Humility stands out as one of the foremost virtues in Christian spirituality. It counters a foundational vice, pride, and a strong psychological tendency, narcissism. It is an essential disposition for the Christian imperative of service and compassion for others. It is considered a foundational virtue since it builds other virtues like patience, obedience, and faith. It helps build mature and healthy interpersonal relationships. Humble individuals are almost always admired and respected.
Despite its fundamental character as a virtue, there is still much to understand about humility especially in the context of today’s world. Many still understand it negatively, confusing it with low self-esteem and self-denigration. Many still wonder how humility is possible amid a world dominated by proud and arrogant behavior. Still, for many, humility is hardly noticed due to its quiet and unobtrusive character.
Christian tradition has much to contribute to this need for greater understanding and appropriation of humility. The centrality of humility in Christian ethics is embedded in the Gospels, the very life of Jesus Christ, and His proclamation of the Kingdom of God. It is also contained in the teachings of Paul, the apostles, and the Fathers of the Church. The lives of the saints witness to humility and their works138 San Juan propagate its practice. In the history of the Church, two such saints and their respective works have emerged as classics in spiritual life—the Rule of St. Benedict of Nursia and the Spiritual Exercises of St. Ignatius of Loyola. They were written in two different epochs of Church history, by two leaders espousing two different ways of living the Christian vocation. Yet both the Rule and the Exercises teach humility. The Rule contains the so-called “Twelve Ladders to Humility,” while the Exercises include “The Three Kinds of Humility.”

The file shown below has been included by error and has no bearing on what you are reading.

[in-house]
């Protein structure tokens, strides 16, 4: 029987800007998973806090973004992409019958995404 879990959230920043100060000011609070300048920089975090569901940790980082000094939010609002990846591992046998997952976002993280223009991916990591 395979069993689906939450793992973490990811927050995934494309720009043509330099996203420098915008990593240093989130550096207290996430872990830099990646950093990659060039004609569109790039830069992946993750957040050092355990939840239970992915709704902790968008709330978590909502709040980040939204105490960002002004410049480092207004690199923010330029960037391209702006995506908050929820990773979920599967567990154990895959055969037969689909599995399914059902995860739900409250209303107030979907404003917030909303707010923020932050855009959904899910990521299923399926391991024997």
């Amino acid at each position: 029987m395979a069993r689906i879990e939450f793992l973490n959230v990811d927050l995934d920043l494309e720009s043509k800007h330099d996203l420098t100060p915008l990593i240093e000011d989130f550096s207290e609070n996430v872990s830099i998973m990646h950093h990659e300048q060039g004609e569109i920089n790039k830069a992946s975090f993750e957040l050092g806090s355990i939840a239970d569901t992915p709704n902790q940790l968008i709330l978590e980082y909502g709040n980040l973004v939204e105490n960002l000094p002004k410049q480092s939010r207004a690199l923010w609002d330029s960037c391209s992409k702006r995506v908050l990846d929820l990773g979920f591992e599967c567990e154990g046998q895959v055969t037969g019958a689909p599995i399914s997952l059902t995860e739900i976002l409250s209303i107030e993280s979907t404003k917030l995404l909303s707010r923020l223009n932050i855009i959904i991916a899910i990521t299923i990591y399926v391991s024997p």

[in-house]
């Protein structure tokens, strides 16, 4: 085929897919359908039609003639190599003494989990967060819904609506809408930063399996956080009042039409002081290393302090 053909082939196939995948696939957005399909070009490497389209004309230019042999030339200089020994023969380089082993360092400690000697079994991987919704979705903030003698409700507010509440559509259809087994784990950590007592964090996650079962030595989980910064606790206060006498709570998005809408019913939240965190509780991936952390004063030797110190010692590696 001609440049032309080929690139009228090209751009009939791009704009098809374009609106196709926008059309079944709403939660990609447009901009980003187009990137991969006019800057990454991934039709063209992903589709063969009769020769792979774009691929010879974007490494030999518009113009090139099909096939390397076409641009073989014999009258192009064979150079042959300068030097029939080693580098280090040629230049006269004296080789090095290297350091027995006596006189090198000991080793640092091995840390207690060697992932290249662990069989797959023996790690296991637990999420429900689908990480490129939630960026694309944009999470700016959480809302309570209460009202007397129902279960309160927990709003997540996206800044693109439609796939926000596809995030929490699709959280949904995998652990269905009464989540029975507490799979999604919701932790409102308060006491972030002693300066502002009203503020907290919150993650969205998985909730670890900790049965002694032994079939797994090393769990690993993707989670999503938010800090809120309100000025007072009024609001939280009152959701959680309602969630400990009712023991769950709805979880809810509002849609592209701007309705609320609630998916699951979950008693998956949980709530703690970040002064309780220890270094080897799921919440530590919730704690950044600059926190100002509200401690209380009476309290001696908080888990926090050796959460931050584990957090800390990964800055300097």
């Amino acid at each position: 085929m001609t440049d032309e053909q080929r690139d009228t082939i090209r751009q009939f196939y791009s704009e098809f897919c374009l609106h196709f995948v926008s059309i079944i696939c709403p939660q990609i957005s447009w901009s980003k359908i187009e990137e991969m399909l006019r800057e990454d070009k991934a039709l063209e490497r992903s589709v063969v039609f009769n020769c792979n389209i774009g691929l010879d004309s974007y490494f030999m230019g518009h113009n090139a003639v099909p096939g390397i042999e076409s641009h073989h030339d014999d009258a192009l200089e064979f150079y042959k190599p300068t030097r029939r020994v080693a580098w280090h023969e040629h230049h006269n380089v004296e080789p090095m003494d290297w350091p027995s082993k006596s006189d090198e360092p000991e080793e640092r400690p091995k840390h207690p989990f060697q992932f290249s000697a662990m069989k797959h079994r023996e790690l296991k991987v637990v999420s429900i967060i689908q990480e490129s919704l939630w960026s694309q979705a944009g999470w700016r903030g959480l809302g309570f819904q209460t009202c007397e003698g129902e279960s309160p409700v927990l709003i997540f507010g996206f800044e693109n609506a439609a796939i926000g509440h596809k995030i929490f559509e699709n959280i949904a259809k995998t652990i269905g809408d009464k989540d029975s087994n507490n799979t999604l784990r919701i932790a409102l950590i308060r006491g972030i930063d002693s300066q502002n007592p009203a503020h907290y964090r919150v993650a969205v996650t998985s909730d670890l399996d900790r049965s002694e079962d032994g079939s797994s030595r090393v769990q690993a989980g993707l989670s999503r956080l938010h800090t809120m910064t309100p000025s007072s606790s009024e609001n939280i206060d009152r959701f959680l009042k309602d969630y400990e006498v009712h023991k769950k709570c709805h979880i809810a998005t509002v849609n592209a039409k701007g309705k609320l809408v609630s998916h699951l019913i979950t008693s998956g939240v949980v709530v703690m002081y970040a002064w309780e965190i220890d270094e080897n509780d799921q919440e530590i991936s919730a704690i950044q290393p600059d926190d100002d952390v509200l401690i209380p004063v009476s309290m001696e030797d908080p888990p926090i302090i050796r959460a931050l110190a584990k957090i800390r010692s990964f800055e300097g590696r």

This article aims to contribute to a deeper understanding of humility by reflecting on the Rule and the Exercises particularly in the context of today’s world. First, it will ask how humility is understood today, and how it could be understood more properly with the help of the social sciences and Christian spirituality. Second, it will look into how humility is understood in the Rule and the Exercises, how their writers envision the formation of this virtue, and how the two works converge given their different perspectives and contextual origins. Lastly, this article will show that these two classics of Christian literature still remain relevant to the challenge of forming humility in today’s world.